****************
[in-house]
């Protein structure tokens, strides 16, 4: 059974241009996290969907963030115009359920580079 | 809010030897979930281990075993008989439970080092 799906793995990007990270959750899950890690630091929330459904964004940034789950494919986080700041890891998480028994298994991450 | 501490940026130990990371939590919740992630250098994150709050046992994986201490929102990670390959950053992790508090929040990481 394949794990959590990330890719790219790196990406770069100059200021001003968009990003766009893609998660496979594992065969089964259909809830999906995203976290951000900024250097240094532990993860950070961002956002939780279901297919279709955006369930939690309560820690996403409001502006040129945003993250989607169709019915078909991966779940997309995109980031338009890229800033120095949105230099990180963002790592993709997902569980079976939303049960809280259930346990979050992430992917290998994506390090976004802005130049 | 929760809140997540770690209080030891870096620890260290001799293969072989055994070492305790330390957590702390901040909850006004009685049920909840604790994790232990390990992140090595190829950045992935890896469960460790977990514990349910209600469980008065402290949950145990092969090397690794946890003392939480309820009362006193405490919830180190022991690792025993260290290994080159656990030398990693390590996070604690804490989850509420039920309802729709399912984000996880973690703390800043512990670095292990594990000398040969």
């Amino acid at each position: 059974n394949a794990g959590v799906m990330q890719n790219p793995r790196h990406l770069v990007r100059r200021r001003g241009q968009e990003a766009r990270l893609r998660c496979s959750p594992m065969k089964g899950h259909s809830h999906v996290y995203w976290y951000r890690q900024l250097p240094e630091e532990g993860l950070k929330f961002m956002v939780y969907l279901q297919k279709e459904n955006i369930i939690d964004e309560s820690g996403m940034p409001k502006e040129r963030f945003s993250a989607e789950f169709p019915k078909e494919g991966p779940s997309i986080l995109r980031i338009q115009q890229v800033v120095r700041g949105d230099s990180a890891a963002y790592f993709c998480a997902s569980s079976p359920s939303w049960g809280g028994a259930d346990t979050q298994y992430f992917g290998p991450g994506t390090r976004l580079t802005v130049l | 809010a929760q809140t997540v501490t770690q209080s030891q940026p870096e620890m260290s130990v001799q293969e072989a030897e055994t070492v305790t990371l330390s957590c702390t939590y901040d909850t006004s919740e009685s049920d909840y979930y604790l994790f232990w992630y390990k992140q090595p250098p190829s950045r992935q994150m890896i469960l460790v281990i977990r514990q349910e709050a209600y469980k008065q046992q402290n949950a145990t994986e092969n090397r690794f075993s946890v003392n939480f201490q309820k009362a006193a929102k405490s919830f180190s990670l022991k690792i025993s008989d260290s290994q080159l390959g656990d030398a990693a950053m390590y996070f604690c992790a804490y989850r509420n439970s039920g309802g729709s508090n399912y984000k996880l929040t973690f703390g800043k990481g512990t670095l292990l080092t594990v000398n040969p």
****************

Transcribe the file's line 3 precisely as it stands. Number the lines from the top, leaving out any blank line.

């Amino acid at each position: 059974n394949a794990g959590v799906m990330q890719n790219p793995r790196h990406l770069v990007r100059r200021r001003g241009q968009e990003a766009r990270l893609r998660c496979s959750p594992m065969k089964g899950h259909s809830h999906v996290y995203w976290y951000r890690q900024l250097p240094e630091e532990g993860l950070k929330f961002m956002v939780y969907l279901q297919k279709e459904n955006i369930i939690d964004e309560s820690g996403m940034p409001k502006e040129r963030f945003s993250a989607e789950f169709p019915k078909e494919g991966p779940s997309i986080l995109r980031i338009q115009q890229v800033v120095r700041g949105d230099s990180a890891a963002y790592f993709c998480a997902s569980s079976p359920s939303w049960g809280g028994a259930d346990t979050q298994y992430f992917g290998p991450g994506t390090r976004l580079t802005v130049l | 809010a929760q809140t997540v501490t770690q209080s030891q940026p870096e620890m260290s130990v001799q293969e072989a030897e055994t070492v305790t990371l330390s957590c702390t939590y901040d909850t006004s919740e009685s049920d909840y979930y604790l994790f232990w992630y390990k992140q090595p250098p190829s950045r992935q994150m890896i469960l460790v281990i977990r514990q349910e709050a209600y469980k008065q046992q402290n949950a145990t994986e092969n090397r690794f075993s946890v003392n939480f201490q309820k009362a006193a929102k405490s919830f180190s990670l022991k690792i025993s008989d260290s290994q080159l390959g656990d030398a990693a950053m390590y996070f604690c992790a804490y989850r509420n439970s039920g309802g729709s508090n399912y984000k996880l929040t973690f703390g800043k990481g512990t670095l292990l080092t594990v000398n040969p």